5. ^ The Associated Press, . "3 arrested in NYC clashes following speech by leader of far-right Proud Boys group". Chicago Tribune. Retrieved February 3, 2019.
  6. ^ "Proud Boys Founder Gavin McInnes Wants Neighbors to Take Down Anti-Hate Yard Signs". lawandcrime.com. Retrieved February 3, 2019.
  7. ^ Mathias, Christopher (October 18, 2018). "The Proud Boys, The GOP And 'The Fascist Creep'". Huffington Post. Retrieved February 3, 2019.
  8. ^ Producers, Parasites, Patriots. University of Minnesota Press. 2019. p. 2.
  9. ^ [4][5][6][7][8]
  10. ^ Reinstein, and Baer, Stephanie K. (October 5, 2018) "Members Of A Far-Right Men’s Group Violently Beat Up Protesters And Weren’t Arrested. New York Police Won’t Say Why" Buzzfeed News. Quote: "New York Public Advocate Letitia James called on the NYPD to arrest all the Proud Boys involved in the beating.
    "I am disturbed and disgusted by the videos I’ve seen of members of the neo-fascist, white supremacist Proud Boys group engaging in hate-fueled mob violence on the streets of New York City," James said. "New York will not become the next Charlottesville, and we refuse to let the actions of a hateful few define our City."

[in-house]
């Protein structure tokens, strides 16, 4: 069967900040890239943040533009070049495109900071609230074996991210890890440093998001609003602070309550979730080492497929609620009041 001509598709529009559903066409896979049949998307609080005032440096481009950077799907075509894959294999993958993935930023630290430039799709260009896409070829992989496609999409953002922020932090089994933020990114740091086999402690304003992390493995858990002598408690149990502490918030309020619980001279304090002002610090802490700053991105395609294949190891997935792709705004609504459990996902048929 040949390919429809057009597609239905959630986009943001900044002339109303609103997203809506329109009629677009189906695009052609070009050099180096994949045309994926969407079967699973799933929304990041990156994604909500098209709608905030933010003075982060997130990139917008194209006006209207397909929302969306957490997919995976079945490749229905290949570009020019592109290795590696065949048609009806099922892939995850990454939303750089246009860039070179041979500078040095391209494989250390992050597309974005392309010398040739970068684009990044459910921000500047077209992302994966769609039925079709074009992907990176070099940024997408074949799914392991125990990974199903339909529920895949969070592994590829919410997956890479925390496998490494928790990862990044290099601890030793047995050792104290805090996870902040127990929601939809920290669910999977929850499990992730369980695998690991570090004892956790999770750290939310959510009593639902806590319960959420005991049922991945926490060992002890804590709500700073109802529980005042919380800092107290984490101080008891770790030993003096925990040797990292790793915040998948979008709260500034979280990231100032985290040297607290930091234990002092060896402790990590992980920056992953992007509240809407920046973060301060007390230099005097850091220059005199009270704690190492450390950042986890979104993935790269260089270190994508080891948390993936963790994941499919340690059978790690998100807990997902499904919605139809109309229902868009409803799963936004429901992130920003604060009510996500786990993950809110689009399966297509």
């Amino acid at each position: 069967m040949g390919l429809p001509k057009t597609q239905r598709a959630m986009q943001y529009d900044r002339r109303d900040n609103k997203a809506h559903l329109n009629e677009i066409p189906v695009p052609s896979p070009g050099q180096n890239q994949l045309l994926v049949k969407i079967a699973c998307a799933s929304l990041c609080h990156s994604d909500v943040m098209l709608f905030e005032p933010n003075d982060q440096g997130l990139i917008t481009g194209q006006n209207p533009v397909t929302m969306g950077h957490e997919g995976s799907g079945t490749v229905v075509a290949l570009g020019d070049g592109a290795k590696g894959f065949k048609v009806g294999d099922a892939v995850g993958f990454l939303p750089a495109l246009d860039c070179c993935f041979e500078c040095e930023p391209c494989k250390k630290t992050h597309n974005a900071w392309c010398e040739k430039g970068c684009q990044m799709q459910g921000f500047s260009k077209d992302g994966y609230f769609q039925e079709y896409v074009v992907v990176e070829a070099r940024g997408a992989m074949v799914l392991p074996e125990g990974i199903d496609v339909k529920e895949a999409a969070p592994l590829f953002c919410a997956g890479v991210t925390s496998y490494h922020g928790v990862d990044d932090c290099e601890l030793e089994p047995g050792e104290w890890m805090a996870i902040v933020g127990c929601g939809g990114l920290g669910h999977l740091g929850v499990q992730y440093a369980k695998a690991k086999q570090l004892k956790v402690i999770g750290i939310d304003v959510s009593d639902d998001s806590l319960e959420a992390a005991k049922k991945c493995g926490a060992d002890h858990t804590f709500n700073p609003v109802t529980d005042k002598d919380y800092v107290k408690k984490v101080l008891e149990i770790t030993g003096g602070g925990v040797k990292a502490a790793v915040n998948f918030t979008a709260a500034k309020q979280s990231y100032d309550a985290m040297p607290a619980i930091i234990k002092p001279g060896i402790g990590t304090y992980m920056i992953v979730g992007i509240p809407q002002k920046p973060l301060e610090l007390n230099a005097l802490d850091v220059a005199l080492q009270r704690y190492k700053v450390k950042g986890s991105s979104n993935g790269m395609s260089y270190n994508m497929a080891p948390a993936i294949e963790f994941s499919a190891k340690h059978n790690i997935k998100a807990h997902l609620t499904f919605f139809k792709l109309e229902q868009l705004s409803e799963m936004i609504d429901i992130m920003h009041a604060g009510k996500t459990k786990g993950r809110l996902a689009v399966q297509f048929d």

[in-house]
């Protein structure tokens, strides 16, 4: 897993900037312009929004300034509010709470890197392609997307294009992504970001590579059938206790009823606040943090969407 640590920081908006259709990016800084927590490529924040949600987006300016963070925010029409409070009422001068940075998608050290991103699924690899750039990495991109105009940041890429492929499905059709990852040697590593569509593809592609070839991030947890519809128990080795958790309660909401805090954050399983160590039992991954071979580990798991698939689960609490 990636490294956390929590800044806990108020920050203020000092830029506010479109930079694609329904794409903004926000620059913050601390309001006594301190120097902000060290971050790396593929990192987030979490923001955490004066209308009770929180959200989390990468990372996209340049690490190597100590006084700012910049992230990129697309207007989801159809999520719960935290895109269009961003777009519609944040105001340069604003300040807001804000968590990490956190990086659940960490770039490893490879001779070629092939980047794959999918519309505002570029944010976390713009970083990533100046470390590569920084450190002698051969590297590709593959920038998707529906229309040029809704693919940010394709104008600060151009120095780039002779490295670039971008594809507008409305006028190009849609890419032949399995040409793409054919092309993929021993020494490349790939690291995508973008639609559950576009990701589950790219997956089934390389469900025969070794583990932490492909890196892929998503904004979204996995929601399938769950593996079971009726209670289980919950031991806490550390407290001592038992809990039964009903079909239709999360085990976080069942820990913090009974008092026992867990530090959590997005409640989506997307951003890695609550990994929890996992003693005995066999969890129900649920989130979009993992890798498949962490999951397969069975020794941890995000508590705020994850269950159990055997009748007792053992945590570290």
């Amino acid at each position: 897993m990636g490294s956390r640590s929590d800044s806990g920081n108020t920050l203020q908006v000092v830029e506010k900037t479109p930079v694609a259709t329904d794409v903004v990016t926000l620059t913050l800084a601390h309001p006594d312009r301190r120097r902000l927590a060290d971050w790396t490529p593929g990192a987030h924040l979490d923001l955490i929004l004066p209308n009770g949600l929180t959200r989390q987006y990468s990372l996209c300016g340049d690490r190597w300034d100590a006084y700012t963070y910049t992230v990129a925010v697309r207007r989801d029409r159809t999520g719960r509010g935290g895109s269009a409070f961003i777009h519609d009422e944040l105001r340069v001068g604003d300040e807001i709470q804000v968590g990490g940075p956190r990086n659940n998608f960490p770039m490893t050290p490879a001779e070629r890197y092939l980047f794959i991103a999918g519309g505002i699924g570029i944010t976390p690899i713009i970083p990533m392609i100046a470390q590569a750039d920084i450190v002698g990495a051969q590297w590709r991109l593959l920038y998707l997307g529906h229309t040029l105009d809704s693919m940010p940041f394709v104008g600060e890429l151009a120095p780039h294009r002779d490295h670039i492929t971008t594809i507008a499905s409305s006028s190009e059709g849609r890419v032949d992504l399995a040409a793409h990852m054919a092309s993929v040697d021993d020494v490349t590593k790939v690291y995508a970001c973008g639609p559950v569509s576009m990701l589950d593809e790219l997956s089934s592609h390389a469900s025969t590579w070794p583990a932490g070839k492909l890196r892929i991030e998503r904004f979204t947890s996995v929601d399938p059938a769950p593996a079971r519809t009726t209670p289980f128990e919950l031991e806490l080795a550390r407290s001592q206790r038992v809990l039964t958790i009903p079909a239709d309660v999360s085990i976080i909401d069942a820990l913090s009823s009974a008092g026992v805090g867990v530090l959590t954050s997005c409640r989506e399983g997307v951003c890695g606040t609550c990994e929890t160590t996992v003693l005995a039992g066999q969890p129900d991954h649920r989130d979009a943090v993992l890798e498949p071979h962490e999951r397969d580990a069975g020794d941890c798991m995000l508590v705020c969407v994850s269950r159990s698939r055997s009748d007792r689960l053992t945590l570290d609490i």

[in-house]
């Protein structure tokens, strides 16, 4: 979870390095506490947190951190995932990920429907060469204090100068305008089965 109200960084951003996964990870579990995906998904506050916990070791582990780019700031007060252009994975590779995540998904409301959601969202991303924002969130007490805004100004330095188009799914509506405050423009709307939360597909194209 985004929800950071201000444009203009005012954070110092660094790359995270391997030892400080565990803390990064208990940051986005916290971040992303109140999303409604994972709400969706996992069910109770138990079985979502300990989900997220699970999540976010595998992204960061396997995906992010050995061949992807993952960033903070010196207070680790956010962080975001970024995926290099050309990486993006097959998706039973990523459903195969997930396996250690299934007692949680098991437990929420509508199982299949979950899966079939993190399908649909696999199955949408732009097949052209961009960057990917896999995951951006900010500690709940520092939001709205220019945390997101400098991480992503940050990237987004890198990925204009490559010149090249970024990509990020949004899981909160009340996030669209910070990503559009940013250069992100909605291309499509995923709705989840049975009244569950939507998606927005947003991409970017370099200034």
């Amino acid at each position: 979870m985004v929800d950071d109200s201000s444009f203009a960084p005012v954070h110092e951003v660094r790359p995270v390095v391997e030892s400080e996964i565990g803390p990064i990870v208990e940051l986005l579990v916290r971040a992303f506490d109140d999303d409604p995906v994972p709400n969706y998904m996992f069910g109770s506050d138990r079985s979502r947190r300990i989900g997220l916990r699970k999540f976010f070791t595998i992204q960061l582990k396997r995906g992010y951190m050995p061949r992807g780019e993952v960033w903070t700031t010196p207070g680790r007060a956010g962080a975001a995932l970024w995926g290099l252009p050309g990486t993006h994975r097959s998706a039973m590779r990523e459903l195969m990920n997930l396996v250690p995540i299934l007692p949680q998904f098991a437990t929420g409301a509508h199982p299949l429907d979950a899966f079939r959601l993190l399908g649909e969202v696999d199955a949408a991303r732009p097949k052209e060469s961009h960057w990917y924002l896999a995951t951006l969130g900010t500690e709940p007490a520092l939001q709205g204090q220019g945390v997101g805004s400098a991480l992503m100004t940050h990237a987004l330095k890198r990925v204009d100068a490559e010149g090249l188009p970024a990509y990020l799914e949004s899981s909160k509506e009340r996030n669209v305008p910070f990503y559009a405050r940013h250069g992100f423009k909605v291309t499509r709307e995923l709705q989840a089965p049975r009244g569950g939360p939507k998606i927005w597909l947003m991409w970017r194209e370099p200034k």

James said she would also urge the district attorney to pursue hate crime charges due to "the clear homophobic and anti-immigrant sentiments expressed in the videos."
  11. ^
  12. ^ Lowry, Rich (October 19, 2018). "The Poisonous Allure of Right-Wing Violence". National Review. Retrieved November 13, 2018. McInnes is open about his glorification of violence. In a speech, he described a clash with Antifa outside a talk he gave at NYU last year: "My guys are left to fight. And here's the crucial part: We do. And we beat the crap out of them." He related what a Proud Boy who got arrested told him afterward: "It was really, really fun." According to McInnes: "Violence doesn't feel good. Justified violence feels great. And fighting solves everything."
  13. ^ a b c Wilson, Jason (November 19, 2018). "FBI now classifies far-right Proud Boys as 'extremist group', documents say". The Guardian.
  14. ^ "FBI considers Proud Boys extremists with white-nationalist ties, law enforcement officials say". Washington Post. Retrieved November 29, 2018.
  15. ^ a b "'Proud Boys' back in Canada military after crashing indigenous ceremony". BBC News. August 31, 2017.